International Justice

CJ354 Endicott College

Is transitional justice a forgotten issue in Afghanistan?

It is a legitimate concern for Afghans who are preparing themselves for their country’s third presidential elections on April 5th, a little under three weeks from today, and which will hopefully mark the first peaceful transition of power in the country’s history. Despite this achievement, many voters are concerned and frustrated that issue of transitional justice for war crimes over the past three decades has been lacking from presidential debates. For some of the candidates, this is understandably a difficult subject to approach, since a number of them have difficult pasts with conflict and war crimes. In the face of new government, Afghans are worried that the same culture of impunity and lack of transitional justice will plague Afghanistan in the future.

Over President Karzai’s tenure, the government has been criticized for the little progress it has made in efforts to enact transitional justice. In 2002, President Karzai helped to established the Afghanistan Independent Human Rights Commission (AIHRC) was established to address war crimes that had been committed in the country prior to 2001. A national action plan recommended by the commission was launch by Karzai in 2006, but after the parliament enacted a general amnesty law in 2007, the action plan expired in March of 2009 despite having requested to be extended.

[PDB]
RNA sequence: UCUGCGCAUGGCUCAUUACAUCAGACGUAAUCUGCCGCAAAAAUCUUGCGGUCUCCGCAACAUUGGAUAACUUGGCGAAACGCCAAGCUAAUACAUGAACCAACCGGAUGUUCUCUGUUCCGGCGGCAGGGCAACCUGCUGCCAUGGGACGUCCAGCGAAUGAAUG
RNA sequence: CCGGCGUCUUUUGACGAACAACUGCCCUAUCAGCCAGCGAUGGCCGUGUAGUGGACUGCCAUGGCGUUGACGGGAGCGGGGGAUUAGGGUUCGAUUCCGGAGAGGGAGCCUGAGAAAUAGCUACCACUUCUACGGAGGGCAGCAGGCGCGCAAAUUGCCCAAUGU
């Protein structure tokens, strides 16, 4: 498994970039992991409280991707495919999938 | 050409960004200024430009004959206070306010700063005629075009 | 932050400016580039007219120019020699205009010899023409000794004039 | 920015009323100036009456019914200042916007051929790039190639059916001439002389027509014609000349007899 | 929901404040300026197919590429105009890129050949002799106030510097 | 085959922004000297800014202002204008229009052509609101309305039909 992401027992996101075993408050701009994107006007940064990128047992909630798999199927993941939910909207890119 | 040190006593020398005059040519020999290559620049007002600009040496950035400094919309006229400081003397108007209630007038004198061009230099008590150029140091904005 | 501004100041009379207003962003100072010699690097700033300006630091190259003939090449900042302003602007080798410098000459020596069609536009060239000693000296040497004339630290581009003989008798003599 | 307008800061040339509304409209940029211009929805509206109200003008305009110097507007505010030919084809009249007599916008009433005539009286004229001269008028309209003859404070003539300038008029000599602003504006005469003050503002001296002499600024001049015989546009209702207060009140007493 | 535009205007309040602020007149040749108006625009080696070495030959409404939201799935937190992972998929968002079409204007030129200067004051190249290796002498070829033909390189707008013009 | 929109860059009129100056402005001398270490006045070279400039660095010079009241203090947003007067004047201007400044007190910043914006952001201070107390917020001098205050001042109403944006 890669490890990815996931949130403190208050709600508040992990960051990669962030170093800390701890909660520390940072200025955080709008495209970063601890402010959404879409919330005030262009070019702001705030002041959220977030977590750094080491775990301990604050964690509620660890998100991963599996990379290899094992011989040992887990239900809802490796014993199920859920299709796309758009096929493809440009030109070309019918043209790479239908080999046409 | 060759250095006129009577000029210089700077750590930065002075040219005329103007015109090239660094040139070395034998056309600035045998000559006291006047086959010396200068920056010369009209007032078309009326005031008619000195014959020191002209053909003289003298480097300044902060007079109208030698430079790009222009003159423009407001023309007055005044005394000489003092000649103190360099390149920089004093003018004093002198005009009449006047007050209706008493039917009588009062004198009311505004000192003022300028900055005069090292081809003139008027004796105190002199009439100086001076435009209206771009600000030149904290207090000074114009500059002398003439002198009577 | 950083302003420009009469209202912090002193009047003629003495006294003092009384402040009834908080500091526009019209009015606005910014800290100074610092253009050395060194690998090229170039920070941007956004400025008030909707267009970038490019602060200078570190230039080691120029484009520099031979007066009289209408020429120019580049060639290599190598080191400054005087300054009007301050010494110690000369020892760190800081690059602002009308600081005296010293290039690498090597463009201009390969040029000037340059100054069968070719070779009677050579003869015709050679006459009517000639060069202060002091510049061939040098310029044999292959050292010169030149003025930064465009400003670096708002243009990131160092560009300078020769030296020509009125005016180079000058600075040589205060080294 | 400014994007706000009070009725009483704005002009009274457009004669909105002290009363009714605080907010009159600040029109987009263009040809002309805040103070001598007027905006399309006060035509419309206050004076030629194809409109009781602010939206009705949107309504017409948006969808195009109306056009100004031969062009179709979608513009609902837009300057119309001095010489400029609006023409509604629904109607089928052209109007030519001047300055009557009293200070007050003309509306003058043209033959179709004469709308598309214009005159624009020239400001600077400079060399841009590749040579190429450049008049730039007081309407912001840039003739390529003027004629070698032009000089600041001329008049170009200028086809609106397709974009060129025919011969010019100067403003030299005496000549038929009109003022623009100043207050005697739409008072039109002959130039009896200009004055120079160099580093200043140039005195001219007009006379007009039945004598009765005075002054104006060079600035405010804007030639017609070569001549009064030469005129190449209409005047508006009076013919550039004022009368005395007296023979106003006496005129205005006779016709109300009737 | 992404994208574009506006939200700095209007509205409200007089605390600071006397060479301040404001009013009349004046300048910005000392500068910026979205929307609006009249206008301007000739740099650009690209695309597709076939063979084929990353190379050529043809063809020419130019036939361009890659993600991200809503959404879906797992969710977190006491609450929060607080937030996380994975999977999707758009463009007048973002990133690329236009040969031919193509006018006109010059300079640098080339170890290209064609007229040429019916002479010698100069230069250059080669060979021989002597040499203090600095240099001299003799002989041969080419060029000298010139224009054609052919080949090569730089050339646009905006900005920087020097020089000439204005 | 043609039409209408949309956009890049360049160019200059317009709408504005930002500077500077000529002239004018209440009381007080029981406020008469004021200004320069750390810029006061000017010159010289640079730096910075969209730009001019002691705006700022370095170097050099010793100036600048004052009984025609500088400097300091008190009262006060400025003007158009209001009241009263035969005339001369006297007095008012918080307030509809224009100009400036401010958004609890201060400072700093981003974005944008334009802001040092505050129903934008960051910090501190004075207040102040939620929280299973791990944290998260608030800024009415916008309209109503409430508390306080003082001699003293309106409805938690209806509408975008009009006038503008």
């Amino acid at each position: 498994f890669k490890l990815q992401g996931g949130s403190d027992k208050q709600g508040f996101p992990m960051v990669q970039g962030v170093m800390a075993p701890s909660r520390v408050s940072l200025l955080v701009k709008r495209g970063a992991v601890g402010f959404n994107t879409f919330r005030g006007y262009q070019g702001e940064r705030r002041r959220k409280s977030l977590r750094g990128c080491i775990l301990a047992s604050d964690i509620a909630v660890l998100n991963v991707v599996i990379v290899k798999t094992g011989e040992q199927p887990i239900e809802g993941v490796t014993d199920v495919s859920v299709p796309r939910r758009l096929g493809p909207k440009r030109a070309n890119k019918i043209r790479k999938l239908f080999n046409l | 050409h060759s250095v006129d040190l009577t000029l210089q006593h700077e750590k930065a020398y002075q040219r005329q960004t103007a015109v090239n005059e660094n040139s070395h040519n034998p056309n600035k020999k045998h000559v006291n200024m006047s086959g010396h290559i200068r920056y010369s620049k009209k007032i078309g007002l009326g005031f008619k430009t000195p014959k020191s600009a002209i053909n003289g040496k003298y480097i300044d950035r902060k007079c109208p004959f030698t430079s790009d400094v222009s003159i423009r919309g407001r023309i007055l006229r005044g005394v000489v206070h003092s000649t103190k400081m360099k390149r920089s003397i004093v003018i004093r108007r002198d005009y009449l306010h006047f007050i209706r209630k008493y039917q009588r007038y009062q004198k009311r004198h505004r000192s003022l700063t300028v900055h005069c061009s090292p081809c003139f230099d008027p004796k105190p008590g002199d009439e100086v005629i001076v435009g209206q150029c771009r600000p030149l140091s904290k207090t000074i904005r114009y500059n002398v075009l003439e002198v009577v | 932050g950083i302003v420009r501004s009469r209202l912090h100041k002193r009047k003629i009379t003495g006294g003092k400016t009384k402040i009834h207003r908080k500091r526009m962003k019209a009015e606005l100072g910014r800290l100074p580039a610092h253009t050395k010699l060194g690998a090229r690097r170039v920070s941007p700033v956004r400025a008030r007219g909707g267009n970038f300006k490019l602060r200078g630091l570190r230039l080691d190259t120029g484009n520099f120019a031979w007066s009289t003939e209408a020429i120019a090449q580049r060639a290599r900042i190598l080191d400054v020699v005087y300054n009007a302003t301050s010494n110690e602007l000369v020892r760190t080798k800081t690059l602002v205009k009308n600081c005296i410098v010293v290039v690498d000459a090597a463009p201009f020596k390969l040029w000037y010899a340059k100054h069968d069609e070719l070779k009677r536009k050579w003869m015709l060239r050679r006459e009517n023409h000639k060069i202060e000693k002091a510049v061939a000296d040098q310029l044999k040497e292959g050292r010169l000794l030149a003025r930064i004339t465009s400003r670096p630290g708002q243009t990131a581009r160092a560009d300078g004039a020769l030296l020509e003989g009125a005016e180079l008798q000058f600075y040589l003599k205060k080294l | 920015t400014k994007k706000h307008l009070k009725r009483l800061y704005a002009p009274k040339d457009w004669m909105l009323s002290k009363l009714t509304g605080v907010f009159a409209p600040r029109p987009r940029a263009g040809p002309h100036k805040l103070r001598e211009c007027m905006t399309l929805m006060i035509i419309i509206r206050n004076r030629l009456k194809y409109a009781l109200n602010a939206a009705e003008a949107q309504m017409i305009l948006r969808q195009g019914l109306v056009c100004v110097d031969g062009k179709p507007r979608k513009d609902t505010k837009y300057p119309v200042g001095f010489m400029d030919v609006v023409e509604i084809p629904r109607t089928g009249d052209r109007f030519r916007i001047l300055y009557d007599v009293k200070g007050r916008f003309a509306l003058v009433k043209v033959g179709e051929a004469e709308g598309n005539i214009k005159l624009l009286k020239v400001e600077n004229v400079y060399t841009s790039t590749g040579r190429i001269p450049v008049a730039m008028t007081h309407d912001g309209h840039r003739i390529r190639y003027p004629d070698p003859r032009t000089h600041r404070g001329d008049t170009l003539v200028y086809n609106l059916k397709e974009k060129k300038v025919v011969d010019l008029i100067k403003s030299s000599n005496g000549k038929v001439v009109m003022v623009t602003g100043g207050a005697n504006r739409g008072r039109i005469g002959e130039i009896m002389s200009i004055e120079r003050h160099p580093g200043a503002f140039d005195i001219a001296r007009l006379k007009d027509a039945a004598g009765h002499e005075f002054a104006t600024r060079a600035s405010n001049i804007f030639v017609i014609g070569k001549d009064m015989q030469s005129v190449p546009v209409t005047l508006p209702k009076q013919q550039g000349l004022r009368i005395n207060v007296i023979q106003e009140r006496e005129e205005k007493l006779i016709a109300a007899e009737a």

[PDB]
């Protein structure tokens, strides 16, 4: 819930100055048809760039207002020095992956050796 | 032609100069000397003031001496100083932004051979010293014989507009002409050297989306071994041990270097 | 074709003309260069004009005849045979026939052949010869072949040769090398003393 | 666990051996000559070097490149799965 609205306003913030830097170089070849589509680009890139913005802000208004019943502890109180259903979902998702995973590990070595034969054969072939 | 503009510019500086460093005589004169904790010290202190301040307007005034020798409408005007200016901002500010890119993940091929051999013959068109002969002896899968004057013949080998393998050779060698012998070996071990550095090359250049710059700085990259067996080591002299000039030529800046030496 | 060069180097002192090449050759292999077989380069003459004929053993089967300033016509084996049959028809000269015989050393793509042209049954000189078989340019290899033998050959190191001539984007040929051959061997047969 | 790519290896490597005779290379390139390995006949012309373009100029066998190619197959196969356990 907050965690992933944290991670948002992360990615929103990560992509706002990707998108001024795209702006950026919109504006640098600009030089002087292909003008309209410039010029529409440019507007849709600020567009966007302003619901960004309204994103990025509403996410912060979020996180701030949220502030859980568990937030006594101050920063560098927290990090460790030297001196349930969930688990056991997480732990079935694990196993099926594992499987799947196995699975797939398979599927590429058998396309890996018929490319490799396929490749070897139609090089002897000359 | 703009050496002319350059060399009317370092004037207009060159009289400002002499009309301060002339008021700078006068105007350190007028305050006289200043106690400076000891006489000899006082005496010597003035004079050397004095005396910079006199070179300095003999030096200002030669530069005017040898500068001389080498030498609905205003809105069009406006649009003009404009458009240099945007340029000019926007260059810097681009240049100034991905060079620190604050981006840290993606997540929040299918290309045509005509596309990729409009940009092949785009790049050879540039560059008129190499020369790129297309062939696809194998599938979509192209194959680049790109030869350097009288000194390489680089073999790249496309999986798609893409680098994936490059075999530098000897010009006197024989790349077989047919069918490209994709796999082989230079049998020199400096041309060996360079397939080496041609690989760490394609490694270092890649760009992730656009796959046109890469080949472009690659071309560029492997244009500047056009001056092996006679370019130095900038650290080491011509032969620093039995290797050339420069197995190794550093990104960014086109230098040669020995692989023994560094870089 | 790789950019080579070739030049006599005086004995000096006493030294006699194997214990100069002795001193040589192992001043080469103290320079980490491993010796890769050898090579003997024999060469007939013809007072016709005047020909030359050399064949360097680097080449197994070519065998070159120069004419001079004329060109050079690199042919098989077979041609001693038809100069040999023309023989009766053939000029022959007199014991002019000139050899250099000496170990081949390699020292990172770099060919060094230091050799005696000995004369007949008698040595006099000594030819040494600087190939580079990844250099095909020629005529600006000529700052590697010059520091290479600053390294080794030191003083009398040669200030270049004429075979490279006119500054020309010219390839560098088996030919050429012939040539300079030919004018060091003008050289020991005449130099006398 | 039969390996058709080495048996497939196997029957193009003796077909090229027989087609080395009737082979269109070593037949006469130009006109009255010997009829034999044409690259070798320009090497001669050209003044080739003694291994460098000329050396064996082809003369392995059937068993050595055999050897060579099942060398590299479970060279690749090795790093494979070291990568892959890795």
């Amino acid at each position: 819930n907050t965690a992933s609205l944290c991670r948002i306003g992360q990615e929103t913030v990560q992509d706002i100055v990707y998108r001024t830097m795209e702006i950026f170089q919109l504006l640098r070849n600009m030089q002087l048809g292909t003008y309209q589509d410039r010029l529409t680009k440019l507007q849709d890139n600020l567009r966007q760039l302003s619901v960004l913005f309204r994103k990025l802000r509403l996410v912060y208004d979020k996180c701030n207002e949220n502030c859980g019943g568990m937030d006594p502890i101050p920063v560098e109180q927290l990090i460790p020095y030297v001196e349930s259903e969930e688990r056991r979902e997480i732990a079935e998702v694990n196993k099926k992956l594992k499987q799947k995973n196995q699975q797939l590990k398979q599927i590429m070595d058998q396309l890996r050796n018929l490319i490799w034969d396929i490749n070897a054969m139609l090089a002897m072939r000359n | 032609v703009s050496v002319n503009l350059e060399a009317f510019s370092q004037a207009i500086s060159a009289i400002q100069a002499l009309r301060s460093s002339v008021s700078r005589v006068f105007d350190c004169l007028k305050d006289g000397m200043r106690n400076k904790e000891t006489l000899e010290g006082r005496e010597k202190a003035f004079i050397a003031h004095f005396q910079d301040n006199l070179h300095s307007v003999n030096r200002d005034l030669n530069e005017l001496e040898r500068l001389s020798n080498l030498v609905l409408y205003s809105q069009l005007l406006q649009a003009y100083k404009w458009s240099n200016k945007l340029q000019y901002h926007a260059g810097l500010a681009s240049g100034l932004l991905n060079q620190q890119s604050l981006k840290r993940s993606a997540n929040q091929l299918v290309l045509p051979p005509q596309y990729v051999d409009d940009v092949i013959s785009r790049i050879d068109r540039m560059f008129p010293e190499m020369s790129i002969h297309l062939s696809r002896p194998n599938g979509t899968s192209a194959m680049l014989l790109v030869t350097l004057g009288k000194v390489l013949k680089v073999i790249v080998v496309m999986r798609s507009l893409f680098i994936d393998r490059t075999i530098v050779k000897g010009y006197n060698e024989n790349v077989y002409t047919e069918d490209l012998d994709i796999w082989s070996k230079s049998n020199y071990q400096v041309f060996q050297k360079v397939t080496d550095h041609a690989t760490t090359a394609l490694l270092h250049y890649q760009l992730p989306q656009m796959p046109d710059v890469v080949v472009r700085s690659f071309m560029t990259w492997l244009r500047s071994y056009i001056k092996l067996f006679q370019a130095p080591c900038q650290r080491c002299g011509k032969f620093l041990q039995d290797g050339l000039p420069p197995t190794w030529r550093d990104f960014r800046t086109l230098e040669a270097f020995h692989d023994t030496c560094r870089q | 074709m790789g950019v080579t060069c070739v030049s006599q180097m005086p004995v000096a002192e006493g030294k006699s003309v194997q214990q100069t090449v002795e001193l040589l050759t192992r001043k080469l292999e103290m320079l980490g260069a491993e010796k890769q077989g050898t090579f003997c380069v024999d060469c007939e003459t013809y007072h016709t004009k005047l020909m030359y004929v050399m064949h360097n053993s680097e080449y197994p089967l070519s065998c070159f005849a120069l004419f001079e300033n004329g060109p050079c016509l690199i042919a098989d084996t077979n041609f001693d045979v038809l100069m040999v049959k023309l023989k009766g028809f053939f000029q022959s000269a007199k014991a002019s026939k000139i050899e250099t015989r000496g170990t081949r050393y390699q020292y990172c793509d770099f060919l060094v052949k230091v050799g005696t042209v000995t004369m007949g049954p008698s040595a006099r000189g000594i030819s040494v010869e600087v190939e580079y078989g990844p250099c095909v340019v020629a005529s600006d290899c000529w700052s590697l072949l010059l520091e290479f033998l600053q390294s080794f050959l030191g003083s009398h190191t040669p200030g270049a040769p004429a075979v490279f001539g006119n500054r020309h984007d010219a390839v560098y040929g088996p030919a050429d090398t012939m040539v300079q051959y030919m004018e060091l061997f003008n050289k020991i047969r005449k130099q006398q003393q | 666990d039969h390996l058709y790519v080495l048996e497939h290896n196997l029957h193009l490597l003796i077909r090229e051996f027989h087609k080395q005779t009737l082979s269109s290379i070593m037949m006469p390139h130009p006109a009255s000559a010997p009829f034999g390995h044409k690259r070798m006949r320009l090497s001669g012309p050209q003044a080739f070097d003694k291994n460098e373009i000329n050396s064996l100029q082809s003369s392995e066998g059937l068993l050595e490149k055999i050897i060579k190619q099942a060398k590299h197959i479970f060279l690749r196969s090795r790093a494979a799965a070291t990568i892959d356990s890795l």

While the progress for transitional justice has been at a snail’s pace in Afghanistan, perhaps there still is hope. One example is the case of Vice presidential candidate, Rashid Dostum, who apologized publicly to the afghan people for his involvement in war crimes, seen by some as a political maneuver but by others as an encouragement for others to do the same and apologize on their own cognizance.

Transitional justice perhaps still has a place in Afghanistan, and after the election in a matter of week, we will have a better idea of how the country will move forward to address its past. However, the effort must be sensitive to what is both feasible and appropriate in light of limitations that the government has faced in the past.

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